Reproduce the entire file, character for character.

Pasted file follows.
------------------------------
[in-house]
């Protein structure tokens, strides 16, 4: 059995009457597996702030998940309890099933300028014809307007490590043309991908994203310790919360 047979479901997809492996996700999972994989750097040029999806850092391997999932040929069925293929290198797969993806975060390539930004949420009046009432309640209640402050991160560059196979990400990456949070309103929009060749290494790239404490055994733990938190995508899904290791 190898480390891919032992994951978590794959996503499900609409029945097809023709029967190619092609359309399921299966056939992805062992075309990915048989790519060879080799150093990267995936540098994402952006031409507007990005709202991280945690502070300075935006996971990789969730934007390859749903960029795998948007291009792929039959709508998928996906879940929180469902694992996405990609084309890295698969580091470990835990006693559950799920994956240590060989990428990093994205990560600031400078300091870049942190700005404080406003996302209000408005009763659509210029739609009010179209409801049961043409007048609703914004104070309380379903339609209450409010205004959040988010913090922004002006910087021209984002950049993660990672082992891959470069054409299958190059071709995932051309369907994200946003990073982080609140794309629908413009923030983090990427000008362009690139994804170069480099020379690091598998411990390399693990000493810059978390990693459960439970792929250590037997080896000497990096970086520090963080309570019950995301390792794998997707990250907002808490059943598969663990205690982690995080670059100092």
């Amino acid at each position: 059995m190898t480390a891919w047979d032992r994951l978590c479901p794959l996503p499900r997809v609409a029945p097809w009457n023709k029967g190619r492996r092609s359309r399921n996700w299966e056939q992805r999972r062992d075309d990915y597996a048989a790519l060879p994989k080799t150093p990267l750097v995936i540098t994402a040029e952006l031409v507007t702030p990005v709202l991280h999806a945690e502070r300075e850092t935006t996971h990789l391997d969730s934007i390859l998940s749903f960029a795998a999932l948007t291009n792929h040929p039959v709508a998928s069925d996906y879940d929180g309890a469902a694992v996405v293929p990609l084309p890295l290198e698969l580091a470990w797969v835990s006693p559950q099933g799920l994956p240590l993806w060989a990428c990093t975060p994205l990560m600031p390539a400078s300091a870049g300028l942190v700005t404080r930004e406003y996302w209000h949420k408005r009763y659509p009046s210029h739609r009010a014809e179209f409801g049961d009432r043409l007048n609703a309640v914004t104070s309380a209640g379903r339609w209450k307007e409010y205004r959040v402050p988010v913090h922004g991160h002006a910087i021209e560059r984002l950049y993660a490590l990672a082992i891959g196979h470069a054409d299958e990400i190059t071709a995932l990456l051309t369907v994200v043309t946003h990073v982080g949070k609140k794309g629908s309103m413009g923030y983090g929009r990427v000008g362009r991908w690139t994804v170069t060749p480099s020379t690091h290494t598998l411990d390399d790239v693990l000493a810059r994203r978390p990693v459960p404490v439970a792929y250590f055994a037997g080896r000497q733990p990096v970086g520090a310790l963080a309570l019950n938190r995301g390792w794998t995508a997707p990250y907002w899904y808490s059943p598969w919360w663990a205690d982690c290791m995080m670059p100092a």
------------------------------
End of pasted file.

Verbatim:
[in-house]
């Protein structure tokens, strides 16, 4: 059995009457597996702030998940309890099933300028014809307007490590043309991908994203310790919360 047979479901997809492996996700999972994989750097040029999806850092391997999932040929069925293929290198797969993806975060390539930004949420009046009432309640209640402050991160560059196979990400990456949070309103929009060749290494790239404490055994733990938190995508899904290791 190898480390891919032992994951978590794959996503499900609409029945097809023709029967190619092609359309399921299966056939992805062992075309990915048989790519060879080799150093990267995936540098994402952006031409507007990005709202991280945690502070300075935006996971990789969730934007390859749903960029795998948007291009792929039959709508998928996906879940929180469902694992996405990609084309890295698969580091470990835990006693559950799920994956240590060989990428990093994205990560600031400078300091870049942190700005404080406003996302209000408005009763659509210029739609009010179209409801049961043409007048609703914004104070309380379903339609209450409010205004959040988010913090922004002006910087021209984002950049993660990672082992891959470069054409299958190059071709995932051309369907994200946003990073982080609140794309629908413009923030983090990427000008362009690139994804170069480099020379690091598998411990390399693990000493810059978390990693459960439970792929250590037997080896000497990096970086520090963080309570019950995301390792794998997707990250907002808490059943598969663990205690982690995080670059100092």
């Amino acid at each position: 059995m190898t480390a891919w047979d032992r994951l978590c479901p794959l996503p499900r997809v609409a029945p097809w009457n023709k029967g190619r492996r092609s359309r399921n996700w299966e056939q992805r999972r062992d075309d990915y597996a048989a790519l060879p994989k080799t150093p990267l750097v995936i540098t994402a040029e952006l031409v507007t702030p990005v709202l991280h999806a945690e502070r300075e850092t935006t996971h990789l391997d969730s934007i390859l998940s749903f960029a795998a999932l948007t291009n792929h040929p039959v709508a998928s069925d996906y879940d929180g309890a469902a694992v996405v293929p990609l084309p890295l290198e698969l580091a470990w797969v835990s006693p559950q099933g799920l994956p240590l993806w060989a990428c990093t975060p994205l990560m600031p390539a400078s300091a870049g300028l942190v700005t404080r930004e406003y996302w209000h949420k408005r009763y659509p009046s210029h739609r009010a014809e179209f409801g049961d009432r043409l007048n609703a309640v914004t104070s309380a209640g379903r339609w209450k307007e409010y205004r959040v402050p988010v913090h922004g991160h002006a910087i021209e560059r984002l950049y993660a490590l990672a082992i891959g196979h470069a054409d299958e990400i190059t071709a995932l990456l051309t369907v994200v043309t946003h990073v982080g949070k609140k794309g629908s309103m413009g923030y983090g929009r990427v000008g362009r991908w690139t994804v170069t060749p480099s020379t690091h290494t598998l411990d390399d790239v693990l000493a810059r994203r978390p990693v459960p404490v439970a792929y250590f055994a037997g080896r000497q733990p990096v970086g520090a310790l963080a309570l019950n938190r995301g390792w794998t995508a997707p990250y907002w899904y808490s059943p598969w919360w663990a205690d982690c290791m995080m670059p100092a």